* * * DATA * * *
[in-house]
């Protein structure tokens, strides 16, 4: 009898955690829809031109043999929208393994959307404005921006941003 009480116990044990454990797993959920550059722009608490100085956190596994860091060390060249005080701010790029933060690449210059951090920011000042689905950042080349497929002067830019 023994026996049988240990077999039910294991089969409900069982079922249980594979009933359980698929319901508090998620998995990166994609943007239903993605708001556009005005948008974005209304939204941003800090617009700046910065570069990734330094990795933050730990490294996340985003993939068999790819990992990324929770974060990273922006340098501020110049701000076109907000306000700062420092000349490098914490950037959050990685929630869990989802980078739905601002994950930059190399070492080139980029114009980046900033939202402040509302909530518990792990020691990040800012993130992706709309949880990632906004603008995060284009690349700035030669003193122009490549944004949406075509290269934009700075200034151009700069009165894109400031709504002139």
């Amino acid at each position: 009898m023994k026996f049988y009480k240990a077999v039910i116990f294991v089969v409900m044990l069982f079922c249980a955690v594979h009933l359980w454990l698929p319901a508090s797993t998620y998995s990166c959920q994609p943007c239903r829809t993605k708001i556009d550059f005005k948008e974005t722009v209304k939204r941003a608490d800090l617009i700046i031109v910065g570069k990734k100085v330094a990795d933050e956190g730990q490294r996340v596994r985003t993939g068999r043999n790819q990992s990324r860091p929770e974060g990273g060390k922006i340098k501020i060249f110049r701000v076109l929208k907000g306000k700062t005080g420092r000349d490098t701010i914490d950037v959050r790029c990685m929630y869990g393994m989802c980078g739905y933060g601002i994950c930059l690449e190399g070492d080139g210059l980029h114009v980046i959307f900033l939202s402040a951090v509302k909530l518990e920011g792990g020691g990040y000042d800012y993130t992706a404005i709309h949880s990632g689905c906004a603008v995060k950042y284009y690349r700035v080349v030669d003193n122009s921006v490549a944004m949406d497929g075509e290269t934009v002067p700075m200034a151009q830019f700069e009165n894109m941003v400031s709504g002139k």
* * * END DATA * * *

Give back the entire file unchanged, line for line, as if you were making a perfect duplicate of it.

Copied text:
[in-house]
């Protein structure tokens, strides 16, 4: 009898955690829809031109043999929208393994959307404005921006941003 009480116990044990454990797993959920550059722009608490100085956190596994860091060390060249005080701010790029933060690449210059951090920011000042689905950042080349497929002067830019 023994026996049988240990077999039910294991089969409900069982079922249980594979009933359980698929319901508090998620998995990166994609943007239903993605708001556009005005948008974005209304939204941003800090617009700046910065570069990734330094990795933050730990490294996340985003993939068999790819990992990324929770974060990273922006340098501020110049701000076109907000306000700062420092000349490098914490950037959050990685929630869990989802980078739905601002994950930059190399070492080139980029114009980046900033939202402040509302909530518990792990020691990040800012993130992706709309949880990632906004603008995060284009690349700035030669003193122009490549944004949406075509290269934009700075200034151009700069009165894109400031709504002139």
């Amino acid at each position: 009898m023994k026996f049988y009480k240990a077999v039910i116990f294991v089969v409900m044990l069982f079922c249980a955690v594979h009933l359980w454990l698929p319901a508090s797993t998620y998995s990166c959920q994609p943007c239903r829809t993605k708001i556009d550059f005005k948008e974005t722009v209304k939204r941003a608490d800090l617009i700046i031109v910065g570069k990734k100085v330094a990795d933050e956190g730990q490294r996340v596994r985003t993939g068999r043999n790819q990992s990324r860091p929770e974060g990273g060390k922006i340098k501020i060249f110049r701000v076109l929208k907000g306000k700062t005080g420092r000349d490098t701010i914490d950037v959050r790029c990685m929630y869990g393994m989802c980078g739905y933060g601002i994950c930059l690449e190399g070492d080139g210059l980029h114009v980046i959307f900033l939202s402040a951090v509302k909530l518990e920011g792990g020691g990040y000042d800012y993130t992706a404005i709309h949880s990632g689905c906004a603008v995060k950042y284009y690349r700035v080349v030669d003193n122009s921006v490549a944004m949406d497929g075509e290269t934009v002067p700075m200034a151009q830019f700069e009165n894109m941003v400031s709504g002139k």